Inception Self-Deception

There’s something I used to be a big proponent of and have only just started getting back into (in terms of writing): ambient music. And I don’t mean some Brian Eno tracks or the OST to Elder Scrolls, which for a long time have been my usual auditory watering holes. Those are still my go-to’s for sitting down to read a good book, work on my maps or notes, but for a while my writing music has evolved from soundtrack to simulation.

A few years ago (read: lifetime ago), I started listening to a dark ambient artist by the name of Atrium Carceri while working on some horror material. And I noticed right away that it wasn’t all drone and bass beats or Latin choruses over eerie strings. Sound effects comprised a fair amount of the instrumentation…buoyed by Latin choruses and eerie strings and drones. But it heightened the experience. At night, a few drinks in you, and you could *almost* convince yourself that you were writing that piece behind a barricaded door in an abandoned house or factory or mansion. It worked shockingly well.

It’s been a while since I’ve tried my hand at horror. I plan to do so again soon. In the interim, however, I’ve turned to using these for my current projects:

Decker’s Apartment in Blade Runner

Spaceship Sleeping Quarters

Ship on Rough, Stormy Seas

…and many more.

If writing were anything like Inception – and it really is, let’s be honest – this would be going a level deeper. Instead of using ambient music to just get you in the mood or what have you, you can now pretend you’re writing a story in the setting of the story you’re writing. How’s that for fucked? And there’s tons of these. A dark room with appropriate lighting (a candle for Fantasy, some weird ass lava lamp for sci-fi) and you’re golden. If you’re really feeling saucy, you can pair these ambient tracks with an appropriate choice of music. I will admit to being enough of a nerd to find the most Blade Runner-y jazz music to play in tandem with Decker’s Apartment Noise and then adjust the volume levels of both until it sounds like I’m in the apartment, but the song is in the background.

I frequently have trouble focusing these days when I get home from work or late-night meetings, etc. and seriously advise anyone suffering from the same to use this to drop you into the mood. And for those really feeling the Blade Runner Blues, a few drops of something that is not tea or coffee into your tea or coffee never hurts. I hope this methodology works as well for you as it has for me.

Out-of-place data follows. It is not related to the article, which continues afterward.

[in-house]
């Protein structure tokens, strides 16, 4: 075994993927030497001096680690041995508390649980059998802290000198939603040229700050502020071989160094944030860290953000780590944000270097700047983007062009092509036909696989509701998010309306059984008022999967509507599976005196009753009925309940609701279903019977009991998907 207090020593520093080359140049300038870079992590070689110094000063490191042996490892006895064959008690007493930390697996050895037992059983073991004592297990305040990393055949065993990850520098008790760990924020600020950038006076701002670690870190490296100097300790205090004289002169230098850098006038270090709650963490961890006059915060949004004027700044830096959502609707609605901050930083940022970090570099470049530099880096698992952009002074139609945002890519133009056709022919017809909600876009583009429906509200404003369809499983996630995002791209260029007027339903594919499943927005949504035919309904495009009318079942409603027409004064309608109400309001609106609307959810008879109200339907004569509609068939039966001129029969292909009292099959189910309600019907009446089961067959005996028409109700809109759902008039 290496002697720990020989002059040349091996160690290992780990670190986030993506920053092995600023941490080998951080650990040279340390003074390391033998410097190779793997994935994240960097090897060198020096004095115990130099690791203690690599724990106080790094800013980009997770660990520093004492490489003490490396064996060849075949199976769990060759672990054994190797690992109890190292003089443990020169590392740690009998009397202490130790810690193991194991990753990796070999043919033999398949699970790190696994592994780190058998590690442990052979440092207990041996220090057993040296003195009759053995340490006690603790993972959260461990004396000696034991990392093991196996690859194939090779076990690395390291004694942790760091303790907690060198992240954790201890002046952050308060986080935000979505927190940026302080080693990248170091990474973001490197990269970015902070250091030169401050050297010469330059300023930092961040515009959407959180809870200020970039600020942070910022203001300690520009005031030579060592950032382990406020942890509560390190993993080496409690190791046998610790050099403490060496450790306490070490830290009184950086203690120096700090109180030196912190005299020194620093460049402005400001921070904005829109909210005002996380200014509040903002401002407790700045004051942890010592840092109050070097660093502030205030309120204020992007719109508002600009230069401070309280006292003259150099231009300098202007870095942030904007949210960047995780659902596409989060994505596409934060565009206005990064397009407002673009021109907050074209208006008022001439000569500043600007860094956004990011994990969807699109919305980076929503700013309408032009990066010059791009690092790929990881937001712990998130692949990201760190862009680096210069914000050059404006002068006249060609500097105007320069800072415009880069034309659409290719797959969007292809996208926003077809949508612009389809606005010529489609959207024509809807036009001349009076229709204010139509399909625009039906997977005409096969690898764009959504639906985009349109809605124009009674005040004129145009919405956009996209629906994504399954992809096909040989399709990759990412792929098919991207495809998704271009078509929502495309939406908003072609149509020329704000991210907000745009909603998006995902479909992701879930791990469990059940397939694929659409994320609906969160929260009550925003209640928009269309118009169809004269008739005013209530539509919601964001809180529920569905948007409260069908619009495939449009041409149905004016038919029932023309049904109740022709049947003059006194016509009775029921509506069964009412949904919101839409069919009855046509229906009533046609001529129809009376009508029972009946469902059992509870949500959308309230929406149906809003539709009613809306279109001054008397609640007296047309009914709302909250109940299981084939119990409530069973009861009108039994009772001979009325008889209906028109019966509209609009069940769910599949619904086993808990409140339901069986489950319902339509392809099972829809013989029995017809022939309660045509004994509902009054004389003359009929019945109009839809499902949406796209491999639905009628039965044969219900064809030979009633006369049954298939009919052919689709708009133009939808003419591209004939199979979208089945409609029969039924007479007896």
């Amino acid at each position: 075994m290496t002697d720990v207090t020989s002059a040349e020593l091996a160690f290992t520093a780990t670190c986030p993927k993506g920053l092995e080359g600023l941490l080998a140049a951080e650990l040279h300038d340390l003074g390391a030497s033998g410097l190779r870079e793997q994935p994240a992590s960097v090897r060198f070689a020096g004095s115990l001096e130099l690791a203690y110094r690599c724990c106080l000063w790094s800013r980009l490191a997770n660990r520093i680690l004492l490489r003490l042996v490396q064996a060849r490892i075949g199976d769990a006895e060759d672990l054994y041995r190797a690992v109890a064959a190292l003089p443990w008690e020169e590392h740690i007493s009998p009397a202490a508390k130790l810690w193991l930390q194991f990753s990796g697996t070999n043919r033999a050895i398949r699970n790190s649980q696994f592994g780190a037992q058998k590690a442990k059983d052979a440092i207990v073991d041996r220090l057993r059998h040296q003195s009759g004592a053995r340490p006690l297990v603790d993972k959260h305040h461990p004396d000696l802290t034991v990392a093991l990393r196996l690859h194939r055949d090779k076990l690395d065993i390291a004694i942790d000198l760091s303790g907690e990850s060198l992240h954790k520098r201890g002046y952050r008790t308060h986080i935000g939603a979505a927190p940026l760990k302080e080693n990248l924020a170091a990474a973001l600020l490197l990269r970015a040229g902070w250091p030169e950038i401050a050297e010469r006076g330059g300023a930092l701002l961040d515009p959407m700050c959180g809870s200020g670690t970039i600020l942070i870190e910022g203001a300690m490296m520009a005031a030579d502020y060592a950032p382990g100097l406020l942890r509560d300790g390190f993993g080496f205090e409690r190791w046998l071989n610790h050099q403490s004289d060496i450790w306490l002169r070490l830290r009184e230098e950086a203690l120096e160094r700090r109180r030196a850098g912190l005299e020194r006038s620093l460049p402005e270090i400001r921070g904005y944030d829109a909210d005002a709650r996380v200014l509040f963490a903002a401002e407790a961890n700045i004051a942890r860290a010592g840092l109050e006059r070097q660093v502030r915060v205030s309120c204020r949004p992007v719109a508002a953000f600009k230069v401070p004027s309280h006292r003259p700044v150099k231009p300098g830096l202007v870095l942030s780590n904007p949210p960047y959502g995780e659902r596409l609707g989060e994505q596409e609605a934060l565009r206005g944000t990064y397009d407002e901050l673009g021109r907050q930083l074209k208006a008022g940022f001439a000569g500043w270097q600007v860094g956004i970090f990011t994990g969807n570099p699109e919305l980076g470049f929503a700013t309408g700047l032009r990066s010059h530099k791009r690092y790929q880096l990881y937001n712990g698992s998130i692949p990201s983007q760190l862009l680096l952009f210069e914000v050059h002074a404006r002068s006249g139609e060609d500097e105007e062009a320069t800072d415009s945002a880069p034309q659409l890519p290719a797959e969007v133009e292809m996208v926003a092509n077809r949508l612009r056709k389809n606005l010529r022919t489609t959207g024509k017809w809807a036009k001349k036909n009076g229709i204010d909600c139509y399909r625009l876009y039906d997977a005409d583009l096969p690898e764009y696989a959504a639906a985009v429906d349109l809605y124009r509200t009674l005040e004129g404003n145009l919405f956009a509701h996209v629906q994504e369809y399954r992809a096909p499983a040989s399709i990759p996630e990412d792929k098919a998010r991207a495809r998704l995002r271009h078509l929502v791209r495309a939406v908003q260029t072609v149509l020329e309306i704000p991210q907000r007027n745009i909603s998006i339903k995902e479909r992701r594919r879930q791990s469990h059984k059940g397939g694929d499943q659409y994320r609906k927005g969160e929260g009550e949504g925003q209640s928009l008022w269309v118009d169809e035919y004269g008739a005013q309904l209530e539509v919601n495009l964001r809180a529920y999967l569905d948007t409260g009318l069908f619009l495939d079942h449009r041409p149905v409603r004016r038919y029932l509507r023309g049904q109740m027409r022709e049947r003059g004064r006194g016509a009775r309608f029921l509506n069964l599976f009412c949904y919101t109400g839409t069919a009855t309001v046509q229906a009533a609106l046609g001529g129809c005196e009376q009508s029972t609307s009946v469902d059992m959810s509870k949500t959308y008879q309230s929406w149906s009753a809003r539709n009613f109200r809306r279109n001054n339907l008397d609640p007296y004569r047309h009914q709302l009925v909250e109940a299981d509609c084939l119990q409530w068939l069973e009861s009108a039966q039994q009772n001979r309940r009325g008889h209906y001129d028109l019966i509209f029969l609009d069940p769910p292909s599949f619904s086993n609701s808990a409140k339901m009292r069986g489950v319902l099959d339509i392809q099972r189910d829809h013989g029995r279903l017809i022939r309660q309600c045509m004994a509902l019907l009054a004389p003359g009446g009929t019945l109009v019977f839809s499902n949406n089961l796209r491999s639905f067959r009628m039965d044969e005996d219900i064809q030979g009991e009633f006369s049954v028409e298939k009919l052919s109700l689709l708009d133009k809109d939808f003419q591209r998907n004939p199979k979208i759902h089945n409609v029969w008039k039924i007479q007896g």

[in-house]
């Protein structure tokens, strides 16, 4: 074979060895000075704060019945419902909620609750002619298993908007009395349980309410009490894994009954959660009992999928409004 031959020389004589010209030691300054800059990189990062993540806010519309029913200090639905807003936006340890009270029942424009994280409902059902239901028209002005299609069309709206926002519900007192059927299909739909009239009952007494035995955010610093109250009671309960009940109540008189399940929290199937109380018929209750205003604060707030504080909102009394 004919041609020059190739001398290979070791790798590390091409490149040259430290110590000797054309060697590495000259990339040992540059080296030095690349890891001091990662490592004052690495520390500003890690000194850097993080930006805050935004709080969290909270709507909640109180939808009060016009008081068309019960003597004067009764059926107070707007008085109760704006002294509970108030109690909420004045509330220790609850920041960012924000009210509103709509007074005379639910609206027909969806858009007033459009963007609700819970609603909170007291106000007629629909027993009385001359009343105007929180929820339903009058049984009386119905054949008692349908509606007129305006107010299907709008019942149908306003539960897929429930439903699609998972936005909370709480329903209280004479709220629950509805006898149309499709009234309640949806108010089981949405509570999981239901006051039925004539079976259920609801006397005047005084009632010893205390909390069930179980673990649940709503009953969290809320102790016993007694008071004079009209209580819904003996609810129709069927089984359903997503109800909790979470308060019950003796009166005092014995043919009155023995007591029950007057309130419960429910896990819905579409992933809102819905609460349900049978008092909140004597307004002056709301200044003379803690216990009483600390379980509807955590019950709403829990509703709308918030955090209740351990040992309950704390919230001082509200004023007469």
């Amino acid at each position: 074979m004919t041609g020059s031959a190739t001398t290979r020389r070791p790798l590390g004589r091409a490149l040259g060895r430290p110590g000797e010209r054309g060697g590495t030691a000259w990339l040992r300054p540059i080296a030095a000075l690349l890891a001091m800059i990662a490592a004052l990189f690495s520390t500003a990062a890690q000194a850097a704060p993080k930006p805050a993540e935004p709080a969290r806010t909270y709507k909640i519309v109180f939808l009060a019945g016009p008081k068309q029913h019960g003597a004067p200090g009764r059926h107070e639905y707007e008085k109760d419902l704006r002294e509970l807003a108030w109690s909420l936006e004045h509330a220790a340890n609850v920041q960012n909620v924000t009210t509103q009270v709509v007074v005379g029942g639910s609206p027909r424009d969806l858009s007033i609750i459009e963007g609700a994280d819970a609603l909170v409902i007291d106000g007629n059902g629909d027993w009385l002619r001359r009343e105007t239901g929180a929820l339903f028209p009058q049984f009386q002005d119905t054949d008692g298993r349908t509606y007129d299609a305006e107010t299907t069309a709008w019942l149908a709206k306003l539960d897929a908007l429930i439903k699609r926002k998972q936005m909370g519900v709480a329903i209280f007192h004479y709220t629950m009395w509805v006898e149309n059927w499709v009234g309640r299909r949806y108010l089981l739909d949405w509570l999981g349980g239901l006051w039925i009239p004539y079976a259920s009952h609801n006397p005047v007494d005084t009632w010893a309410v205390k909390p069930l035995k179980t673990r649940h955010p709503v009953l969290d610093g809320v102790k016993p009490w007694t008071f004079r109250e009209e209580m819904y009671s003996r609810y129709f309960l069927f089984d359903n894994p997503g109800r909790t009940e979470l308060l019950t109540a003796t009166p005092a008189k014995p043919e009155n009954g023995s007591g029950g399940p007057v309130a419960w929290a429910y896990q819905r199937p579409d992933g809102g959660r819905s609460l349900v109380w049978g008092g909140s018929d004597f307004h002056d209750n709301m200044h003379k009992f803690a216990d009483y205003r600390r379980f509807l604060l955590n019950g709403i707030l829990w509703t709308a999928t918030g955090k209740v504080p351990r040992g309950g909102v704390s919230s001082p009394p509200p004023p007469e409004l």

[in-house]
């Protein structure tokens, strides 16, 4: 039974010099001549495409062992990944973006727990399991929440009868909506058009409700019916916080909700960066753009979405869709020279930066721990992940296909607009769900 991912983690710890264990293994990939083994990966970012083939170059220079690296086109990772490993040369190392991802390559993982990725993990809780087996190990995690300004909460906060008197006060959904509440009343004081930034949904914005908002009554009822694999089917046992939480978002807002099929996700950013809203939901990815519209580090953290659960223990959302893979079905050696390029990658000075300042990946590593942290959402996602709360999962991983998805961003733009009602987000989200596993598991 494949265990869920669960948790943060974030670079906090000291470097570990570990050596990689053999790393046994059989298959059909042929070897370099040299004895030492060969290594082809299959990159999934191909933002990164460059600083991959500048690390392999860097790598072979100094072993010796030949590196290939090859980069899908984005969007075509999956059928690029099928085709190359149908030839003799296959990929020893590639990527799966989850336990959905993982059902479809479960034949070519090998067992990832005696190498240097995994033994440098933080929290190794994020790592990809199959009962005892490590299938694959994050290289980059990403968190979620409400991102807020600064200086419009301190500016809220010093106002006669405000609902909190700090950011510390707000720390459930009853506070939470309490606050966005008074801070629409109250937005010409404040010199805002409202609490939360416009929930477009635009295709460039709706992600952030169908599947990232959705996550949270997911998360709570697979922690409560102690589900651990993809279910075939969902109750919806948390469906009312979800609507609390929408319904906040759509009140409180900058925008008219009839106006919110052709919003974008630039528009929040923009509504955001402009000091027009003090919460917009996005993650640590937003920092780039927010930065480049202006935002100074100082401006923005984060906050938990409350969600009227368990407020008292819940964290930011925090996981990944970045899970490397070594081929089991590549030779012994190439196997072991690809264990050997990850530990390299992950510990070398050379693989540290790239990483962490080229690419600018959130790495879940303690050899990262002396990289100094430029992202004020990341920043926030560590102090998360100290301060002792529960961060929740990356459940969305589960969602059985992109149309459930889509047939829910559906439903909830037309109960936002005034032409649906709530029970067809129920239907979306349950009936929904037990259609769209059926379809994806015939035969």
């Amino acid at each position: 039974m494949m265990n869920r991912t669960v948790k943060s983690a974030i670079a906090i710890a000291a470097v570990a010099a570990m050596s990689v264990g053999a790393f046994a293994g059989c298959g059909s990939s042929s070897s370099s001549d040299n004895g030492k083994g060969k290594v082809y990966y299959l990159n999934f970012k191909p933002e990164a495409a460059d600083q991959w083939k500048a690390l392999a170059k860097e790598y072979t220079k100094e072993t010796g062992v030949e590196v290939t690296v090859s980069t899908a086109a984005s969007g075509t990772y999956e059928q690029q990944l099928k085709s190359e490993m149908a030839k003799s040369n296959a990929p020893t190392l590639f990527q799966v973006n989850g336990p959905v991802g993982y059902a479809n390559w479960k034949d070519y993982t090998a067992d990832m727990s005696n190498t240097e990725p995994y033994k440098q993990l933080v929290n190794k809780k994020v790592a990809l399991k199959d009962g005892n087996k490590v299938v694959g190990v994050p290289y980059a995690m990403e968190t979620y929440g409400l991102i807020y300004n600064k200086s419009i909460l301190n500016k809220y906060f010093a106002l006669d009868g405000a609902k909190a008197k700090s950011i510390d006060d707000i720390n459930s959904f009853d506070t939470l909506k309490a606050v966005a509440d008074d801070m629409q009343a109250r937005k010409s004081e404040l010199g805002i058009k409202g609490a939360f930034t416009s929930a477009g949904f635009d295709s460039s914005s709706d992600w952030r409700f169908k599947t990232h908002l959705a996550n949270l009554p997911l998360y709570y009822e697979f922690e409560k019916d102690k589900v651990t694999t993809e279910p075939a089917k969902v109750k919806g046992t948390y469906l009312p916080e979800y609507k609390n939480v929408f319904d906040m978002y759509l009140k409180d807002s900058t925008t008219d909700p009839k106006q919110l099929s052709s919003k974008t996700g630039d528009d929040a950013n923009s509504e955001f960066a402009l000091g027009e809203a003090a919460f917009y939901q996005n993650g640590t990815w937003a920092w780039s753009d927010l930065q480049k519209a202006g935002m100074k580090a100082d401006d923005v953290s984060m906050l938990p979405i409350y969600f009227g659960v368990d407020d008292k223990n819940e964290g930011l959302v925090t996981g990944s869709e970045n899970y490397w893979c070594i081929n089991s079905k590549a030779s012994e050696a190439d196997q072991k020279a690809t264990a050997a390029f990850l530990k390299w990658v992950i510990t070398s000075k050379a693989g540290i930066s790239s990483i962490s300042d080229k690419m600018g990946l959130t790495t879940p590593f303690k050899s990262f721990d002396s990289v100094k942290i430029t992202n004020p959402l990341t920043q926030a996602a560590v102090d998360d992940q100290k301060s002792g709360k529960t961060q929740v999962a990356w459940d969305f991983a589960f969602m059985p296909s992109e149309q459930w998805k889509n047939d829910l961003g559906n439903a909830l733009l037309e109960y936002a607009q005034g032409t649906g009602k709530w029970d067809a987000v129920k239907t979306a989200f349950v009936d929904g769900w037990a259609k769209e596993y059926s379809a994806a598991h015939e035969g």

Godspeed in dreamland, friend-writer.

Update 02: Newer, Broader Horizons…

…without having moved that far. I took a few steps and looked in the other direction. That is to say, I’ve made some changes.

I recently moved for the third time in two years and not because I’m insane, I assure you. If you remember in my last update, the last place wasn’t exactly the best living situation. I got priced out of the one before that by an unfortunate and untimely split with a girlfriend. But now I’m here, and glad to be here. I like this place. Pictures may be forthcoming.  I’ve still got to get settled in, though, so expect a slight lull in posting while I get set up over here.

The second announcement, which is marginally more exciting than the first, is that I now have my very own Patreon! I’ll be putting the link elsewhere on the site, so it’s not lost in the archives, but feel free to head on over and give me enough cold, hard cash to buy a latte or something maybe. I’ll be moving most of my fiction and poetry posts over to that platform. Entry only costs a buck, and you can stay forever. It’s the ultimate club. The party never ends and, hopefully soon, it will be attended by a plenty of the best and brightest lifeforms: you guys, my fans.

I’m moving fast, if I’m not covering much ground, and I have this place to thank for that. Other things, other people, too, of course, but every follower and visitor and view on here helps salve some of that discontent I think every writer feels who practices his art in a vacuum. Where I’m from, there’s not a lot of us. Sometimes it’s hard to remind myself that I’m not on an island or part of a dying breed. Thanks for being that reminder, when I can’t play the part myself.

Mechanisms for Change